A measure seeking to institutionalize the alternative learning system (ALS) nationwide has hurdled the committee level at the House of Representatives.
The House Committee on Basic Education and Culture approved a substitute bill seeking to boost accessibility to the education of underserved sectors of the country such as the out-of-school youth (OSY), persons with disabilities (PWDs), Indigenous Peoples, and senior citizens through ALS.
“There is a need to institutionalize ALS as a major component of the country’s basic education system.”
Tingog Party-list Rep. Yedda Marie Romualdez, a principal author of the bill, cited the need to institutionalize ALS as a major component of the country’s basic education system with a clearly defined role within the overall education goals in the country.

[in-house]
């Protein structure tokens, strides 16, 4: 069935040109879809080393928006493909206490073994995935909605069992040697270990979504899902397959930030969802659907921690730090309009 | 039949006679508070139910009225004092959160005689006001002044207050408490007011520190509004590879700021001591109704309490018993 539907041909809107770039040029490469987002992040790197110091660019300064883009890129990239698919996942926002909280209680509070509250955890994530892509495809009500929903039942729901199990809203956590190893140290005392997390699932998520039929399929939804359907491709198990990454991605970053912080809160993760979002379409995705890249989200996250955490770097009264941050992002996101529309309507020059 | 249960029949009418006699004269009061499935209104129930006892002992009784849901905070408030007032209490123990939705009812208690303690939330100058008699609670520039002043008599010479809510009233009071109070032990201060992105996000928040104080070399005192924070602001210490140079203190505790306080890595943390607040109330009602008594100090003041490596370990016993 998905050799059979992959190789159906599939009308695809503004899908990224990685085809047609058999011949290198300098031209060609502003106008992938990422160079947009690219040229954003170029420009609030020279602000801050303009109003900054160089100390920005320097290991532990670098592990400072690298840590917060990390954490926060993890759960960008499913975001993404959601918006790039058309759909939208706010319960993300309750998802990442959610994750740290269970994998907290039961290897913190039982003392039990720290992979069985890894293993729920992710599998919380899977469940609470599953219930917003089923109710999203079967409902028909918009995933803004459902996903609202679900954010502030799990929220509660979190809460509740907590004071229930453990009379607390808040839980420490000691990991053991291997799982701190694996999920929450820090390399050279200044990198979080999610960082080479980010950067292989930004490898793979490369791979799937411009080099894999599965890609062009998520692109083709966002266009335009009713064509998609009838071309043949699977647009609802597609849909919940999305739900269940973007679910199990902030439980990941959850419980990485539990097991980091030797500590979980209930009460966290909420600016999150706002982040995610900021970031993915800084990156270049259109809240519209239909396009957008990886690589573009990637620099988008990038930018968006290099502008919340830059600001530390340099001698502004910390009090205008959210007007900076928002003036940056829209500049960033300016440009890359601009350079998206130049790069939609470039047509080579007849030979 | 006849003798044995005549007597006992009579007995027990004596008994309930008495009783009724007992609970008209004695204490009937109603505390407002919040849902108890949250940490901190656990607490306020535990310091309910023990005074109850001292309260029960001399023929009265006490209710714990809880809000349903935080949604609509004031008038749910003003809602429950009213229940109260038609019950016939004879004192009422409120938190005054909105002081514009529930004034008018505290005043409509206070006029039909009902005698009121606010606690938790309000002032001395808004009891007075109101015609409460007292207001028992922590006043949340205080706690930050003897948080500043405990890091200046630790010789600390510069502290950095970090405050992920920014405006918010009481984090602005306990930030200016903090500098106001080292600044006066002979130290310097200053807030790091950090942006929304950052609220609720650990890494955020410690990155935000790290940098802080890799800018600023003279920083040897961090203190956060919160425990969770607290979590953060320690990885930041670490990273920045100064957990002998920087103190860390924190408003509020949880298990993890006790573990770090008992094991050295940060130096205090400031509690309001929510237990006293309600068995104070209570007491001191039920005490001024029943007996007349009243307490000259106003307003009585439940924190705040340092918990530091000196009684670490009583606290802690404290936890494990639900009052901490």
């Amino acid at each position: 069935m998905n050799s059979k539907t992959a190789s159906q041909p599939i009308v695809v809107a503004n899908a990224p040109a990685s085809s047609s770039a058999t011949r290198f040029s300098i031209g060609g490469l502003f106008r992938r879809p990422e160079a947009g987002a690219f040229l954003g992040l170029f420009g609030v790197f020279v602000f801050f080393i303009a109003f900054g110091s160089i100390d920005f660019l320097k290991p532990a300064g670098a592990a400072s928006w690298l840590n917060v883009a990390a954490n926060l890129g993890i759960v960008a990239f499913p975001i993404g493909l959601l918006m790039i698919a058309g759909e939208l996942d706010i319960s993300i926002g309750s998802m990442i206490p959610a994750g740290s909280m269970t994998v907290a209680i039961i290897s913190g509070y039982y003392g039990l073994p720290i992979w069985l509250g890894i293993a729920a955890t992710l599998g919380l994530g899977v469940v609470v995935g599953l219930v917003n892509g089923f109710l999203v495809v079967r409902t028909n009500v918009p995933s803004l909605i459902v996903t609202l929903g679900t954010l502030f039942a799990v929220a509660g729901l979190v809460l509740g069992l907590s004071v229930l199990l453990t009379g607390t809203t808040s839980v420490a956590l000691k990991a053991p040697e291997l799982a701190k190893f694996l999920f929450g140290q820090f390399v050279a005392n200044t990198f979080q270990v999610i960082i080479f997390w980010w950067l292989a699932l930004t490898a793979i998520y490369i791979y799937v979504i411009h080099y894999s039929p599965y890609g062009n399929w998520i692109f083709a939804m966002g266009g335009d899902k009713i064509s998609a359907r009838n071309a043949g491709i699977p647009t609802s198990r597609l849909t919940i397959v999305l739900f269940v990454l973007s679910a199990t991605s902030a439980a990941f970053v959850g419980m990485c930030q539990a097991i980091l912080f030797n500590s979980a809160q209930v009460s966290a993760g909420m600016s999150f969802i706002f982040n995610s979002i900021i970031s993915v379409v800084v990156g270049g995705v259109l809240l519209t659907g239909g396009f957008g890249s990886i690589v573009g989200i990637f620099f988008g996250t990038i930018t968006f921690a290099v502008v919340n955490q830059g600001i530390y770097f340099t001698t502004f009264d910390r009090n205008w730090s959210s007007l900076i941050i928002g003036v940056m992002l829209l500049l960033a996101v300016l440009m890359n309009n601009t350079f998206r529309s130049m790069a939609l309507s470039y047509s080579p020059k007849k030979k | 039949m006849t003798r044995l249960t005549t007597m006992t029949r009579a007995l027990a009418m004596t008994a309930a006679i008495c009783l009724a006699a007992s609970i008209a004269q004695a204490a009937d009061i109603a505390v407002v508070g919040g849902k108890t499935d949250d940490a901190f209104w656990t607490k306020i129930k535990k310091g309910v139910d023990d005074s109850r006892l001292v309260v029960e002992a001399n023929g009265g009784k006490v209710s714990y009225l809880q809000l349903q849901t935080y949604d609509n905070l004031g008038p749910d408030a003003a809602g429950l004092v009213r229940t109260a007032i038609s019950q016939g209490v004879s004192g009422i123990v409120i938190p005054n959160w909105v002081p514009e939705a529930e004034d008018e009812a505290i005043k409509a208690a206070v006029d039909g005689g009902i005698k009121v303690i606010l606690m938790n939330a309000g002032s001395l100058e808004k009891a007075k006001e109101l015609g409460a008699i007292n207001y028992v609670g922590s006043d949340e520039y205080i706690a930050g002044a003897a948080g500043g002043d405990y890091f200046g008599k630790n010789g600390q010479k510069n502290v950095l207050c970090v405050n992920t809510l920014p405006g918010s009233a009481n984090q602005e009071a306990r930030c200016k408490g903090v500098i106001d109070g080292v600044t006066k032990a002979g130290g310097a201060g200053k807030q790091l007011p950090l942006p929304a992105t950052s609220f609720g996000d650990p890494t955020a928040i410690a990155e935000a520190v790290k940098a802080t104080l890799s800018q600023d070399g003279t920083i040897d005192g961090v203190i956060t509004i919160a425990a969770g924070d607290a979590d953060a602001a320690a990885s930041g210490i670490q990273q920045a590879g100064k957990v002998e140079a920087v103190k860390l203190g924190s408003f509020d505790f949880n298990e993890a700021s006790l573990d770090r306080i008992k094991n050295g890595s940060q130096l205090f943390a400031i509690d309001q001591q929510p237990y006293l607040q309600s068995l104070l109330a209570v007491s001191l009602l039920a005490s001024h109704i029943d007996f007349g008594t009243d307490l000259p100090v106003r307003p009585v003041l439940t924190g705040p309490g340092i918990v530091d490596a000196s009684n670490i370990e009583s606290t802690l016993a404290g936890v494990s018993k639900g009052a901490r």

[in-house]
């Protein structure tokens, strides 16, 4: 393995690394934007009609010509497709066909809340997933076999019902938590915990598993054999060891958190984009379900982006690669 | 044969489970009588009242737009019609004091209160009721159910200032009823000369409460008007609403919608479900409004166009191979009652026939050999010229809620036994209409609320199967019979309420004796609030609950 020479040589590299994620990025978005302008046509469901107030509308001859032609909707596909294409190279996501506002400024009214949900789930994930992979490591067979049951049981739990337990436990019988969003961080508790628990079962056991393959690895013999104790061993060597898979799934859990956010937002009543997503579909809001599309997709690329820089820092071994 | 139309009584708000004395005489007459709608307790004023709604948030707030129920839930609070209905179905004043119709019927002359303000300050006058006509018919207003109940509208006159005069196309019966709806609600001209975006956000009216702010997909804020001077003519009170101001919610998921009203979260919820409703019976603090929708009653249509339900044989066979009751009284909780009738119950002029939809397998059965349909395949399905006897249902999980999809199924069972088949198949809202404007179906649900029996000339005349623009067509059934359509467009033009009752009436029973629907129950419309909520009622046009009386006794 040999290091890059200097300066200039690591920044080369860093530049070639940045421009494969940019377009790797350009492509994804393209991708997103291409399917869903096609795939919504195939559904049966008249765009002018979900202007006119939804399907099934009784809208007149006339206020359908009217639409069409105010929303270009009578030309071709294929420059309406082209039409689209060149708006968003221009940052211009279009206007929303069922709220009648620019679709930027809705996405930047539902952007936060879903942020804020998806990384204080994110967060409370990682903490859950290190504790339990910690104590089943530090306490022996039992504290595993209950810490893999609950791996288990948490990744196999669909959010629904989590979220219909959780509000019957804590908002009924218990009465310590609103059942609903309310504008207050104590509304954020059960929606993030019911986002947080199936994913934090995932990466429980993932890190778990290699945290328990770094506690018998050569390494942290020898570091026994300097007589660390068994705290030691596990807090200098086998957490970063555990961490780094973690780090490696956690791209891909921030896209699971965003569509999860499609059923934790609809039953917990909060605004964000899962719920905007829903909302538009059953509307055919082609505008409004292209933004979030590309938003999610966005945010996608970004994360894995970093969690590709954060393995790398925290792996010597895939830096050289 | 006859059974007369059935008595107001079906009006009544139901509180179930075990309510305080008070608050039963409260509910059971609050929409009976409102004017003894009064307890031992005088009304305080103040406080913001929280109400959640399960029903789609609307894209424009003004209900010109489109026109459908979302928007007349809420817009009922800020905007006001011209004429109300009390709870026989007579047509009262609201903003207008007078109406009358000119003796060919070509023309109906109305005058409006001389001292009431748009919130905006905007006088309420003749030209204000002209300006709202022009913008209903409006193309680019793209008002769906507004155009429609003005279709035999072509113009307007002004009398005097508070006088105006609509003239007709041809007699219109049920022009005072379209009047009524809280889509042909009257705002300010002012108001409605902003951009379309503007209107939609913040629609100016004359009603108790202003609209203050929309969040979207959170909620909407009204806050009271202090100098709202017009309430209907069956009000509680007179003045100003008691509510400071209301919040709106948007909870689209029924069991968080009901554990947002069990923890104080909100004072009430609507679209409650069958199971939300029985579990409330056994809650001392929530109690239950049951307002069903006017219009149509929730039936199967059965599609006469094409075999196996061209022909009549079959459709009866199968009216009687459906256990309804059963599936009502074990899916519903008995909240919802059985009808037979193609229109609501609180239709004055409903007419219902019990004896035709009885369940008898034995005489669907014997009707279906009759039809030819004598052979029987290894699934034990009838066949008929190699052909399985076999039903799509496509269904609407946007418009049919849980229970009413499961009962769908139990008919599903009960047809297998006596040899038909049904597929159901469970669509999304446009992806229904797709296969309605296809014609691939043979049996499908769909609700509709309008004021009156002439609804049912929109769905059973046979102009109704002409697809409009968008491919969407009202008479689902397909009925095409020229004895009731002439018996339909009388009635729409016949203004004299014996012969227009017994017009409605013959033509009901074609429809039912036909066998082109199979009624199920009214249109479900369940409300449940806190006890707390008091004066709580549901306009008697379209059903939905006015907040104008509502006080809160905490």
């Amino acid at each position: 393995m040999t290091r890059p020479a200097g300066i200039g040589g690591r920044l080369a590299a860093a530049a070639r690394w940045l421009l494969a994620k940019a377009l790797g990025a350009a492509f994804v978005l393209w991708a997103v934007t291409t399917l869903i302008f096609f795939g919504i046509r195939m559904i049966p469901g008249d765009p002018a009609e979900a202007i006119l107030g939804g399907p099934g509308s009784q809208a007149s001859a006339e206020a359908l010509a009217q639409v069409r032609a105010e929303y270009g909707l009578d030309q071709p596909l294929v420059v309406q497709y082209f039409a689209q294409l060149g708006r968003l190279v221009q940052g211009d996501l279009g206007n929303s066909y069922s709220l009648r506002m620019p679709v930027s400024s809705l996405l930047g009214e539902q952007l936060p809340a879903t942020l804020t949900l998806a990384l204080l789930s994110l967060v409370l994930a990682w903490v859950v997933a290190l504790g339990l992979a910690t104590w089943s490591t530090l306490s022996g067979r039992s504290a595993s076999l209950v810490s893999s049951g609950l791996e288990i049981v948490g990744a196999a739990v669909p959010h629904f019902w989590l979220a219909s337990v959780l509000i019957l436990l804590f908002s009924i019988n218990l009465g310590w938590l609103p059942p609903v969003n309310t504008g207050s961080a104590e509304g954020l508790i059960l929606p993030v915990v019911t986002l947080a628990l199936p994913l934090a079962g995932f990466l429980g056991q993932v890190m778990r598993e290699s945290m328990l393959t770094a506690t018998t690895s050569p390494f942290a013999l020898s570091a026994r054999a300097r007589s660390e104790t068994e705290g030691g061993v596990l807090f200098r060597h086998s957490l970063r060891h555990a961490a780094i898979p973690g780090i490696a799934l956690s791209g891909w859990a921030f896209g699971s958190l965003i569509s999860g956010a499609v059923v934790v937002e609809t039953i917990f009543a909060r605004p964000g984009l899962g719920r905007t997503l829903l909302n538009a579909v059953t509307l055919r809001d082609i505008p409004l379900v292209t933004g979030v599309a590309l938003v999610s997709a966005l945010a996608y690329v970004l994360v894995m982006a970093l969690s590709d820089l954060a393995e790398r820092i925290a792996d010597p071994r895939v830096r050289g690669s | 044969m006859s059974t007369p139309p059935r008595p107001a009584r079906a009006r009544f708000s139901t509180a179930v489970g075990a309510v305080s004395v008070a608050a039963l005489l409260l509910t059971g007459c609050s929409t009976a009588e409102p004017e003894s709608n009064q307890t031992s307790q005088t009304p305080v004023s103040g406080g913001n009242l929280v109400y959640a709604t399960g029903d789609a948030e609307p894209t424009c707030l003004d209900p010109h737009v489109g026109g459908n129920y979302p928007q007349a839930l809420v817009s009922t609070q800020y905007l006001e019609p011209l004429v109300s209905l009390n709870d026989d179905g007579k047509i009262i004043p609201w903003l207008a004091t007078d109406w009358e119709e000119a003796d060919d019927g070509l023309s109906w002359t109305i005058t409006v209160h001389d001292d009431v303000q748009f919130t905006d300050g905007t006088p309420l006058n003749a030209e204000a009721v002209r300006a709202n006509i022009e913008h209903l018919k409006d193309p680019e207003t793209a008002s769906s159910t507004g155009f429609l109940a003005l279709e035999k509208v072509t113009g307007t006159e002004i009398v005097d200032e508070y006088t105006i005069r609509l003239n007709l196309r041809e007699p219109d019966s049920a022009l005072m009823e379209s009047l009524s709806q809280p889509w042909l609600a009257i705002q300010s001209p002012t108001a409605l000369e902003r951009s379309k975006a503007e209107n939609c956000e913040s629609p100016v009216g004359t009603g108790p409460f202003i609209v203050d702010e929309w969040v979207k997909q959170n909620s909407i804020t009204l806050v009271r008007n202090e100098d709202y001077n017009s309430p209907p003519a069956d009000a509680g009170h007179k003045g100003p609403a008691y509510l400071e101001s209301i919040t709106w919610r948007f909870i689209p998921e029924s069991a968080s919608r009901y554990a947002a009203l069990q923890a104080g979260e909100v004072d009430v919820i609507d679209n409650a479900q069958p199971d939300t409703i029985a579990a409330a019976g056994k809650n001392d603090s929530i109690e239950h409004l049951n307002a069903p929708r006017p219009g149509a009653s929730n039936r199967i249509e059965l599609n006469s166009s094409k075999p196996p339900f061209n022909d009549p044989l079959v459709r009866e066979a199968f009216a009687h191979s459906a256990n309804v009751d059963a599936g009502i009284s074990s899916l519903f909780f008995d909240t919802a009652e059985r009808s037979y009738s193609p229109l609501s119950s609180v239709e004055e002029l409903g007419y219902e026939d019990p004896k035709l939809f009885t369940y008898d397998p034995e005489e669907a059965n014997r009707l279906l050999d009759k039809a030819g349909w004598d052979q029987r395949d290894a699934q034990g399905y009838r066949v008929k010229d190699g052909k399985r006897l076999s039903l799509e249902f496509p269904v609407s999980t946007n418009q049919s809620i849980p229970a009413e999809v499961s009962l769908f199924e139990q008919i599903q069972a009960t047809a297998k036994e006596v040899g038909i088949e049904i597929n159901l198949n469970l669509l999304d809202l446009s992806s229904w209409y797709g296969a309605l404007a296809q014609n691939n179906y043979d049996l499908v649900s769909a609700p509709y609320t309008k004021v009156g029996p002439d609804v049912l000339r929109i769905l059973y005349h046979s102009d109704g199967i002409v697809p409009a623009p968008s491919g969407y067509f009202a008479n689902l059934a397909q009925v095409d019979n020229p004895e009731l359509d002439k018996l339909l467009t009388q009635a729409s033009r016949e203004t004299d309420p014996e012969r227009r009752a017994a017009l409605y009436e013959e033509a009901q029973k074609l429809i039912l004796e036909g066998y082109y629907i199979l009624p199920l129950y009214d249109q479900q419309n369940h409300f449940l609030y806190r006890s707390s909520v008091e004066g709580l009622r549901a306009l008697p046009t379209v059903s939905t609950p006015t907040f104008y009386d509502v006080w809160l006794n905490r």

ALS is a parallel learning system that provides an alternative learning arrangement to learners, who, for acceptable reasons to be determined by the Department of Education (DepEd), cannot be admitted to the existing formal basic education.
It includes both the non-formal and informal sources of knowledge and skills.
“The bill intends to strengthen the ALS by clearly defining its role within the education system of our country.”
“This bill intends to strengthen the ALS by defining it as other components of the Philippine educational system and by clearly defining its role within the education system of our country,” said Romualdez.
“In understanding the government’s ALS program and in processing and crafting the bill I proposed, I realized that many of these ALS learners are determined individuals who faced challenges or made sacrifices, which led them to stop formal schooling,” the veteran legislator added.
Under the bill, a mobile teacher program shall be created especially in far-flung, underserved and conflict-affected communities.
The DepEd shall be mandated to strengthen the implementation of non-formal education and informal education programs.